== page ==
Benilde Little seemingly has everything. She is the bestselling author of the critically well-received 1997 novel Good Hair, among other books.
She has beaten a gilded path to a toney, racially diverse New Jersey exurb. On her most taxing days, her biggest responsibilities used to be walking the family dog, administering his cataract eye drops, waiting for repairmen and picking up her young son from school.
From the outside looking in, the Howard University alumna was living a near-perfect life with two “cute, bright” kids and a “cute, bright,” supportive husband.
It was a wonderful veneer, but behind the beautiful smile, she was slowly descending into a deep, dark hole of depression.
“Initially I wasn’t even aware it was happening,” says Little. “I was drinking and shopping, doing those distractions. I would look around and see women enjoying it, but I wasn’t.”
Little’s latest book, a memoir, Welcome to My Breakdown, published in April by Atria books, chronicles her battle with severe depression. It was not her first brush with it, but this bout was pernicious, lasting close to a decade, and was exacerbated by the failing health and ultimate passing of her mother.
“My mother was really incredible. I miss her as a person not just as my mom,” says Little. “She was someone who loved me. I wouldn’t have hit that low because I would have had my mother to talk to.”
For some in her circle, mainly Black women, it was difficult to understand what Little was dealing with. In one chapter, she describes how her hair colorist blithely suggested that she just “relax and go on and live Miss Ann’s life.”
That sort of existence is freighted with a complicated history. ‘“Miss Ann’ wasn’t a positive term for Black People,” writes Little. “Miss Ann was the lady of the plantation, weak, mean, and prone to fainting spells. These proverbial Southern White Women relied on their Black maids to do everything from breast-feeding and raising the children, to cleaning the house, cooking, and submitting to rape from her husband if said husband/master requested.”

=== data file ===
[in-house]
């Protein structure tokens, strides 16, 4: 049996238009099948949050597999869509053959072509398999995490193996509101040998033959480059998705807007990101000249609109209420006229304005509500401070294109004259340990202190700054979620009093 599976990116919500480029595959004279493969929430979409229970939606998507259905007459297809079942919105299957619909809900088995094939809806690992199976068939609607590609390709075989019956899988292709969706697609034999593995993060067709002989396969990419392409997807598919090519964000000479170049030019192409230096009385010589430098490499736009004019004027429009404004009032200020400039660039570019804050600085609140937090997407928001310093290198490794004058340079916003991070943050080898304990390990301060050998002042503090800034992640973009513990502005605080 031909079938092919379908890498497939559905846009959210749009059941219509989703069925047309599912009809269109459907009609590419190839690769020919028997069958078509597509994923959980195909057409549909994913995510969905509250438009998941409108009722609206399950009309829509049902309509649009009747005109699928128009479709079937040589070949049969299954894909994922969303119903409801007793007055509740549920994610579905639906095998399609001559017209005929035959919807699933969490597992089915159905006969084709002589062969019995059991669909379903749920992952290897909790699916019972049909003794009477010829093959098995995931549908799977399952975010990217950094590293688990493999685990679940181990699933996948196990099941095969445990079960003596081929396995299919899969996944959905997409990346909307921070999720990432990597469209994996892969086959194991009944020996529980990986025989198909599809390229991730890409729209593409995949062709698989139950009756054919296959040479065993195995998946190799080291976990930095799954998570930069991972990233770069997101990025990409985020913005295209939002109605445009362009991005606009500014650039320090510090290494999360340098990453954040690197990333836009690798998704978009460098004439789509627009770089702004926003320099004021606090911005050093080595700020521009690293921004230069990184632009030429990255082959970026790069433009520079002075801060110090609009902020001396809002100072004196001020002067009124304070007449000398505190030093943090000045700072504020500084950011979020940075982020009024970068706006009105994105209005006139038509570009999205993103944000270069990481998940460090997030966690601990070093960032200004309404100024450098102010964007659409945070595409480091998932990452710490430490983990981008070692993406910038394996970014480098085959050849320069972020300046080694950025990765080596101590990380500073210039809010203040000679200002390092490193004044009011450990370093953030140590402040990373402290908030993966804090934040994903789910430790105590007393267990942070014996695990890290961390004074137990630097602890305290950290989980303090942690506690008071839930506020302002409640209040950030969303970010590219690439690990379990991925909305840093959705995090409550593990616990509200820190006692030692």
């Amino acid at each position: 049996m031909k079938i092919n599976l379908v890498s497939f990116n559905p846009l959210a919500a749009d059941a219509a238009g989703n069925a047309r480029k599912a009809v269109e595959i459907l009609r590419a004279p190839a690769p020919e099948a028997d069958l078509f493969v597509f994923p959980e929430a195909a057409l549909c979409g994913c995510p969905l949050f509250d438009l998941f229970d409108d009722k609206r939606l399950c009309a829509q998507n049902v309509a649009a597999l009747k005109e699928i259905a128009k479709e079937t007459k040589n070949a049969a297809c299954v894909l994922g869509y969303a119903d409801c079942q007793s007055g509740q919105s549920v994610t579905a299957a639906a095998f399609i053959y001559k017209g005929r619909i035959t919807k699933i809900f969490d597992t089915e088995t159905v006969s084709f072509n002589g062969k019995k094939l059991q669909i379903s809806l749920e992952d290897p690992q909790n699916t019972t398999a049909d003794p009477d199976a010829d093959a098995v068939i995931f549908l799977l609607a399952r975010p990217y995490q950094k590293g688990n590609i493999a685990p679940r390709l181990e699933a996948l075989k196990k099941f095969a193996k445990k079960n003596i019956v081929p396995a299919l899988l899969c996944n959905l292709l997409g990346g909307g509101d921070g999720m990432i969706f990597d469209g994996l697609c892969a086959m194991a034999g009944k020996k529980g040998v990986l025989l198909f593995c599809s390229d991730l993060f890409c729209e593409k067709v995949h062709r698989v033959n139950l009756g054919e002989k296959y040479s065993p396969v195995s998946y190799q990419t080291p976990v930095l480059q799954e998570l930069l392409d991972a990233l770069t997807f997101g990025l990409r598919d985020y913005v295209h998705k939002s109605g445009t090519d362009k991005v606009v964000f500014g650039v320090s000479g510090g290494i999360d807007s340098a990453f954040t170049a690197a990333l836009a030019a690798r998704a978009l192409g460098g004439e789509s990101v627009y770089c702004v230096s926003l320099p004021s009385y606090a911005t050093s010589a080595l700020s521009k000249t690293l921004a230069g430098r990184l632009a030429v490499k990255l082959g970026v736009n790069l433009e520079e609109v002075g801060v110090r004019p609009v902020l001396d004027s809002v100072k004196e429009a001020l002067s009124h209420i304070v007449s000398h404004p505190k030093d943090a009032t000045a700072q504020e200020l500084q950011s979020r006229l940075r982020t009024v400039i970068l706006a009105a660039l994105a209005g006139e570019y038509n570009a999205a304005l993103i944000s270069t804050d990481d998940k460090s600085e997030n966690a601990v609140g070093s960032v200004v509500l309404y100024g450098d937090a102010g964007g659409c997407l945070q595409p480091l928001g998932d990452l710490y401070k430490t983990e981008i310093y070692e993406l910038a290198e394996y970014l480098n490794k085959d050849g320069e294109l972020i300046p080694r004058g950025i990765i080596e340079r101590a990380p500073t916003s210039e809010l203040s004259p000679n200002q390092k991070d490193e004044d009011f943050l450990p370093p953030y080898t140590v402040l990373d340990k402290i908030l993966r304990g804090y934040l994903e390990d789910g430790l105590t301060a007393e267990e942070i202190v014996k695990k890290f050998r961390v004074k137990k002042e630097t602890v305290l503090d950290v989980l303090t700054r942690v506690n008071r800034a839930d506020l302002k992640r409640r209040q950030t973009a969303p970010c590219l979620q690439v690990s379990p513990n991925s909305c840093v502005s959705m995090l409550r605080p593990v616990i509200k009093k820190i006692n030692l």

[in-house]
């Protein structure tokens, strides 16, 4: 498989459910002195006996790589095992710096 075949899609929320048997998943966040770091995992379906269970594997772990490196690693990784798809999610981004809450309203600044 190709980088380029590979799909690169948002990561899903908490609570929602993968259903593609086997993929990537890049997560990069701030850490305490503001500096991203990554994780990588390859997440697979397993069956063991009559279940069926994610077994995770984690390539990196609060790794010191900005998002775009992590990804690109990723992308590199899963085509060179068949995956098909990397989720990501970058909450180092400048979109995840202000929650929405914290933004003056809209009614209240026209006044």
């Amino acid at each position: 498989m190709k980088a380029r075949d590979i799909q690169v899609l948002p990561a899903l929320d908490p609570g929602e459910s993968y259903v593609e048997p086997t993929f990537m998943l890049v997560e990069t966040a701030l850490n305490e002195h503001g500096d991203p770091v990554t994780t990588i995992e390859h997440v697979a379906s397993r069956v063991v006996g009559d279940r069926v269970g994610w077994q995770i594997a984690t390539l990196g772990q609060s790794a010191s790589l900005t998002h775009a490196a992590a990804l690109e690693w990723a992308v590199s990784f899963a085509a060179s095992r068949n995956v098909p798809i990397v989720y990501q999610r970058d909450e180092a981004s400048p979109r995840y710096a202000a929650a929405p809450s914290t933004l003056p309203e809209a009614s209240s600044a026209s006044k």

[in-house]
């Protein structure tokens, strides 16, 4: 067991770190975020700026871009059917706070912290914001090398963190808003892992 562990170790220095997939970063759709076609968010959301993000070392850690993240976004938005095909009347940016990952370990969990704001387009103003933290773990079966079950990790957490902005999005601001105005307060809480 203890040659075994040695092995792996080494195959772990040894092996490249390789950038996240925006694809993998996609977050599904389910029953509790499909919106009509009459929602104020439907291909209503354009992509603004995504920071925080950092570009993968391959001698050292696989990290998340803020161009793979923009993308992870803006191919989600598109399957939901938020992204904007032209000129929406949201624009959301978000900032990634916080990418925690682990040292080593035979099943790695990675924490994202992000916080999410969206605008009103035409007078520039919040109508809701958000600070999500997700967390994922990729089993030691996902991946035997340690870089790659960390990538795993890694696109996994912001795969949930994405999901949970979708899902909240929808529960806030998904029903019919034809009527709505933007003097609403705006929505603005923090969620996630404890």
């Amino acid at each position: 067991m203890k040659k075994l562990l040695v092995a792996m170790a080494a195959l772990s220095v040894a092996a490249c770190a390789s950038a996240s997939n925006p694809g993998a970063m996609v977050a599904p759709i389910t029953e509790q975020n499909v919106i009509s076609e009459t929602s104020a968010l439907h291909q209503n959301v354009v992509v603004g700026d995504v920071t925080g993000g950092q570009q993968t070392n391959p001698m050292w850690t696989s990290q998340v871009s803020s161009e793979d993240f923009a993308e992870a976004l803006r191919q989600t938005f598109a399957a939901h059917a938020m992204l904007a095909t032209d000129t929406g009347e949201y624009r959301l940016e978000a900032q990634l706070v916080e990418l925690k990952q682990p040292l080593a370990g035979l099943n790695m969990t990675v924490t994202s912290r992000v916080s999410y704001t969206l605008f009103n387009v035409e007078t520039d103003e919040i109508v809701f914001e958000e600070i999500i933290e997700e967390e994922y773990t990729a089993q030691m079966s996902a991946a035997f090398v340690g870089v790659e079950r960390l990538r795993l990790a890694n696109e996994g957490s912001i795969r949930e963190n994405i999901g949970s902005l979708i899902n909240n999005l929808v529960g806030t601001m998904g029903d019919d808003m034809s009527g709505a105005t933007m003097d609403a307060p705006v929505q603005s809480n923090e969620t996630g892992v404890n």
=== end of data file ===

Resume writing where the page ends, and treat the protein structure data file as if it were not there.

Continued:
In recent years, there has been more animated conversation about how to address depression and mental illnesses that disproportionally affect African-Americans. The economic collapse in 2008 did not help, as Black people, particularly first-time homeowners, overwhelmingly suffered adverse effects.
While depression doesn’t respect class or education, as Little can attest, at least she has the support and resources to combat it. Many African-Americans don’t. As the filmmaker Kevin Jerome Everson once said, in all seriousness: “Black folks don’t go to therapy; they go to church!”
Nana Carmen Ashurst, minister at Greater Centennial AME Zion Church in Mt. Vernon, N.Y., takes issue with that.
“That’s not the whole story,” she says. “A lot of Black people think they can do it by yourself with the help of God. The getting through it—you can’t do it yourself or with prayer.”
Ashurst, 64, who is invested in God and scripture more than most, knows first-hand.
“I suffer with depression,” she related, in a recent sermon titled “Beyond Tired.” “I don’t mean I get sad every once in a while. I mean without treatments I suffer weeks at a time, unable to function normally. Instead of a burning bush, I have my bedroom. I stay in my bed for days that run into weeks, with the lights low, unable to have a conversation, not able to even eat too much, completely without hope.”
Like other afflictions, depression carries a stigma. “Medication equals weakness in the Black community,” says Ashurst. “We realize we are trying to get to a better place. People who do that are admitting vulnerability. Depression is another health issue, and we have real reasons to be depressed. A lot of it isn’t situational. It’s illness. When you realize that you are not getting what you work for, that is debilitating. Your kids absorb how you behave, and it becomes generational.”
Little credits prolonged, intense therapy and her writing as helping her to stave off reoccurrences of her depression. And she is doing her best to help others break the cycle.
“I want to give people permission to talk about their mental wealth,” she says. “We just have some extra (stuff). Own it, own all of who we are, we are complicated, and we are in pain. I hope this opens up conversations. It’s not about money. Having it doesn’t insulate you. We wear masks.”
Nick Charles is a journalist based in Rockland County, N.Y.